1909: Felter and Lloyd
History - Wormwood is distributed throughout various parts of Europe (being plentiful in the Crimea), Siberia , and the highlands and mountainous district of Barbary. It is found also in Newfoundland and the United States , being naturalized throughout the mountainous elevations of the New England States. It is cultivated in gardens both in this country and on the continent. In Germany it is employed as a substitute for hops in the making of Wermuth beer, and used by the French in preparing the liquor absinthe, an alcoholic cordial containing the oil of wormwood and other aromatics, as melissa, anise, marjoram and angelica, in the form either of oils or extracts. The plant should be gathered during its flowering period, which is from June to September, the best time probably being throughout July and August. The woody stalks should be rejected. The dried herb fully retains its virtues, which are imparted to both alcohol and water. Wormwood steeped in vinegar and water has long been popular among the laity as a local application for injuries.
Action, Medical Uses, and Dosage - Physiologically both oil of wormwood and extract of absinth act upon man as nerve depressants. Less than drachm doses produced in rabbits and dogs tremors, spasmodic muscular action of a clonic character, intoxication, and loss of sensibility. Larger doses (from 1 to 2 drachms) produced violent epileptoid seizures, in some instances resulting fatally. Small doses administered to man act as a gentle stimulant, larger doses produce headache, while still larger doses induce cerebral disturbances and clonic hysteroidal convulsions(Lancereaux). Victims of absinthism are subject to disturbed rest, with disagreeable dreams awakening in the morning with sickness and vomiting. A chronic intoxication ensues that is more fearful in its effects than that resulting from the abuse of alcoholics. A conspicuous feature is the tendency to epileptid attacks. Both physical and mental power is seriously impaired and the sexual system weakened to such an extent that virile power is lost in the male, while a premature menopause is a common result in the female. It is also said to produce a peculiar hyperaesthesia, most marked in the integument of the hypogastrium.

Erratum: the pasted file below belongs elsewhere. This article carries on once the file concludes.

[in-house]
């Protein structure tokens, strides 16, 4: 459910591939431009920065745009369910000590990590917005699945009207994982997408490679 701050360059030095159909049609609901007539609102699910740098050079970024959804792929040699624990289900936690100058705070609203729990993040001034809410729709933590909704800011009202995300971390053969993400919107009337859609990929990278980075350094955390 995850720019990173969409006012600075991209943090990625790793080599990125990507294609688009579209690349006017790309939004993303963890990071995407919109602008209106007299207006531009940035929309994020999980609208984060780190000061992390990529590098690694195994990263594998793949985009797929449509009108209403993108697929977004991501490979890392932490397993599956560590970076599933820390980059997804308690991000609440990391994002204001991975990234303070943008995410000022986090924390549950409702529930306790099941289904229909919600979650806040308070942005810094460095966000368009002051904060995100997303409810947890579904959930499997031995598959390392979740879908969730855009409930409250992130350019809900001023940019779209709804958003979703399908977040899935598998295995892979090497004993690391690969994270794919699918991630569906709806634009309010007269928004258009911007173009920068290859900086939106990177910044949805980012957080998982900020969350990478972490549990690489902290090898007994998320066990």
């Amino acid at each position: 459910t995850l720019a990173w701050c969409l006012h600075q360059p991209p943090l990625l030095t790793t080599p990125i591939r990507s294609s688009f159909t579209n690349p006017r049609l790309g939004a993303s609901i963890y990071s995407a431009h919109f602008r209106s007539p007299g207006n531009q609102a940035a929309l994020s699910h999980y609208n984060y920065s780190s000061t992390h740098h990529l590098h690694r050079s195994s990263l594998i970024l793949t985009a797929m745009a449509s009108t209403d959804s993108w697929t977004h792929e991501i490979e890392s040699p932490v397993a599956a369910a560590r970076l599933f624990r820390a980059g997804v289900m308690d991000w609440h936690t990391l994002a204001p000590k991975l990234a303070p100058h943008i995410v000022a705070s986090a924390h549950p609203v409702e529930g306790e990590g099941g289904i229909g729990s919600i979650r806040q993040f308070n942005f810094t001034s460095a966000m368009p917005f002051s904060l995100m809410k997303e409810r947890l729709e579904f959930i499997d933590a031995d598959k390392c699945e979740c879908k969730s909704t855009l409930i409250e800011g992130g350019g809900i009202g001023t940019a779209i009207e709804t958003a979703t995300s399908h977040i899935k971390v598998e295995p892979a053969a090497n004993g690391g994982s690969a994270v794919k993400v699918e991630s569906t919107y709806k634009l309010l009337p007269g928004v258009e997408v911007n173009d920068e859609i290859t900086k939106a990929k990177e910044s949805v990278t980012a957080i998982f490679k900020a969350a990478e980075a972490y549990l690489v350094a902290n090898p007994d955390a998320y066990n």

Absinthium possesses decided medicinal qualities, acting with considerable force upon the cerebrum and the sympathetic nervous system. It has been employed with success for the expulsion of the intestinal parasites – ascaris vermicularis and lumbricoides. Previous to the introduction of cinchonait was largely employed in malarial intermittents, and was at one time a popular remedy for jaundice. In small doses it is a stimulant tonic, improves the appetite, and is useful in atonic stages of the gastro-intestinal tract, as atonic dyspepsia, especially when due to alcoholic excesses, in flatulent colic, an din obstinate diarrhoea. Large doses are apt to irritate the stomach and increase the action of the heart and arteries.